A recent research paper reportedly confirms earlier findings that indicate a procedure, known as endovascular therapy (ET), for ischemic stroke can serve as an effective treatment option for many patients by reducing the incidents of disability.
The paper appears in the New England Journal of Medicine
According to a news release from University Calgary, Mayank Goyal, MD, University of Calgary, Cumming School of Medicine, Hotchkiss Brain Institute (HBI) and department of Radiology, and Jeffery Saver, MD, professor of Neurology, Geffen School of Medicine at UCLA and director, UCLA Comprehensive Stroke Center, co-authored the paper.
The release adds that overall, positive outcomes for patients increased from 35% to 60%.
The clinical trial, known by the acronym SWIFT-PRIME (Solitaire with the Intention for Thrombectomy as Primary Endovascular Treatment) randomized 196 patients to receive either t-PA, a clot busting drug or tPA plus ET. The release says the study had 39 participating sites in the US and Western Europe.
The results suggest that trial, known as ESCAPE (Endovascular treatment for Small Core and Anterior circulation Proximal occlusion with Emphasis on minimizing CT to recanalization times), indicated positive outcomes for patients increased from 30% to 55%. In many cases, the release states that instead of sustaining major neurological disability, patients were able to return home and resume their lives. The overall mortality rate was reduced from two in 10 patients for standard treatment of care to one in 10 patients—a 50% reduction with ET, the release adds.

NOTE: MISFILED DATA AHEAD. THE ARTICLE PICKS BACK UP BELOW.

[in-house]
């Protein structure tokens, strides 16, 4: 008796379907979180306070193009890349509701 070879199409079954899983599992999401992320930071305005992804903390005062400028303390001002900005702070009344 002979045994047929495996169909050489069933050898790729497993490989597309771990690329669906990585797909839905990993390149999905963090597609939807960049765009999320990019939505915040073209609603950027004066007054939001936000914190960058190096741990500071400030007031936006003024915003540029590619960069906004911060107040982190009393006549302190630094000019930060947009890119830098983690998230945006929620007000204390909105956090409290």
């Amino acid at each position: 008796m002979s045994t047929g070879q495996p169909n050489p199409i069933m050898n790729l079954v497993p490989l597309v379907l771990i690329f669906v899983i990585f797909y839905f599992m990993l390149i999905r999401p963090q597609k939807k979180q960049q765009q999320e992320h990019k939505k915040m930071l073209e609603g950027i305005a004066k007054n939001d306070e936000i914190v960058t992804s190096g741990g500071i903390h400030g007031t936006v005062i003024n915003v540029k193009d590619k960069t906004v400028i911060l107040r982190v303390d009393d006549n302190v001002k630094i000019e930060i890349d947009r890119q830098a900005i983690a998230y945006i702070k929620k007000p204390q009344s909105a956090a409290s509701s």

The release notes that the ESCAPE trial was led by the HBI along with the departments of clinical neurosciences and radiology at the Cumming School of Medicine. ESCAPE encompassed a total of 316 patients, at 22 sites in five countries. Eleven of these sites were in Canada.
Source: University of Calgary